Roadbuilding crews have started working on one of the largest and most expensive infrastructure projects in the history of Nova Scotia, a $718-million twinning of Highway 104 from Sutherlands River east of New Glasgow to Antigonish.
The project will take close to three years and entails building 28 kilometres of new two-lane twinned highway and 10 kilometres of new four-lane twinned highway. There are two interchanges and 24 new bridges planned along the route which is part of the Trans-Canada Highway.
Crews are now working on the first phase of the project between Antigonish and James River, which involves cutting and putting down a new roadbed and surface and building infrastructure.
Dexter Nova Alliance, led by local contractors Dexter Construction and Nova Construction, with BBGI as an equity partner, won the bid for the project last May after an extensive procurement and bidding process.
The province is using a P3 model which transfers the responsibility for designing, building, financing, operating and maintaining (DBFOM) the highway for 20 years to Dexter Nova Alliance. Ownership will remain with the province but the alliance will be responsible for repairing potholes, repaving and snow removal.
The highway is the province’s most important transportation corridor but is also one of the deadliest, as there have been 391 collisions, including 19 fatalities, on the un-twinned portion of the highway since 2009.
“It’s been a dangerous stretch of highway for a long period of time, so it’s really a safety concern and that’s one of the reasons that this alternative procurement method was selected for this project.” says Bradley Cleary, P3 construction and operations manager for Nova Scotia, on the project.
“We really wanted to expediate the construction and the design, build, finance, operate and maintain model was a fast way of getting the work done compared to our traditional methods. We are going to get it built quicker and we can have a safer highway for the people of Nova Scotia.”
The pricetag for the project includes $364.3 million for construction and $196.4 million for ongoing operations and maintenance and a major upgrade of the existing stretch of highway during the 20-year operating period. Insurance, professional fees, financing and other costs make up the remainder.
The federal government is contributing $90 million to the project under the National Trade Corridors Fund.
The project has been in the works since 2015 when a review was done and it was determined that the province should look at twinning a number of its 100-series highways to make them safer. A feasibility study was done and, after receiving input from the public, the province chose a route and P3 model for the venture.
While there were varying P3 models to choose from, the province selected the DBFOM approach and, in July 2018, pared the number to three preferrered bidders. An RFP was issued in early 2019 and the Dexter Nova Alliance was announced as the winner.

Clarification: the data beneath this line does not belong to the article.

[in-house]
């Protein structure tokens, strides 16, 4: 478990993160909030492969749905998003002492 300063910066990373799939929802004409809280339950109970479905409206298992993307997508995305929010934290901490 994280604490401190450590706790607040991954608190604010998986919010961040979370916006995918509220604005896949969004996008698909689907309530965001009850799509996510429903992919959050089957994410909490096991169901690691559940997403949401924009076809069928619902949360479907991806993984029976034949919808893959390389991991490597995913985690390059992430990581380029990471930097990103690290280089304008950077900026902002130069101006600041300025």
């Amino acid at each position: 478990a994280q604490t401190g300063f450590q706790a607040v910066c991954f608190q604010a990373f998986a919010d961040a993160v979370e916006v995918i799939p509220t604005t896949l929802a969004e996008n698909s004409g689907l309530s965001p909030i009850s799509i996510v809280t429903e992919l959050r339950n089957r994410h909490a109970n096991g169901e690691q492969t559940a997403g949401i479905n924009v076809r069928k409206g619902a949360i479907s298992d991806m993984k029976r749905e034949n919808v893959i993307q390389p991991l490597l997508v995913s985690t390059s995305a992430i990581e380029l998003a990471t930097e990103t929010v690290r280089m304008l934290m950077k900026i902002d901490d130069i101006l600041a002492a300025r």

The plan is for crews to build the twinned portion of highway then flip traffic to that segment while repairing and repaving the original section. Once finished, all lanes on both segments will be opened to traffic.
A tricky part of the route will be a 10-kilometre stretch between Barneys River Station and James River where there are large hills. A new highway is being built over the hills to the south of the existing roadway.
The Government of Nova Scotia is trying to minimize the impact of the new build on wildlife such as moose, deer and turtles.
“This project is going to have more features for accommodating wildlife than any project we’ve built in the province before,” notes Cleary. “We’re going to have three primary mammal crossings. In places where there’s bridges over water, we’ll make sure that the deer don’t have to go up on the road. They can go underneath the bridge.”
One of the structures will be built larger to accommodate moose, so that when the animal looks inside it knows it won’t hit its head. Otherwise, the moose won’t cross.
Equally important, when installing crossings 25 metres of fencing and tree cover will be set in place. Animals like deer and moose will typically walk along the tree cover because they don’t want to be seen.
“They don’t like to go out in the open, so they stay in the trees and they’ll walk and they’ll follow the trees,” says Cleary.
Predictably, COVID-19 has caused some headaches for the general contractors. To overcome the challenges, the alliance has adjusted and continued with a daily hygiene checklist onsite to ensure equipment is sanitized. Masks are enforced when social distancing isn’t possible and hand sanitization stations are available.
Ken MacLean, vice-president of Dexter Nova Alliance, says he is pleased that the long-anticipated project is underway.
“This is a significant project that will have a positive impact on our province for decades to come. It will be built by Nova Scotia-based companies for Nova Scotians and we are proud of that.”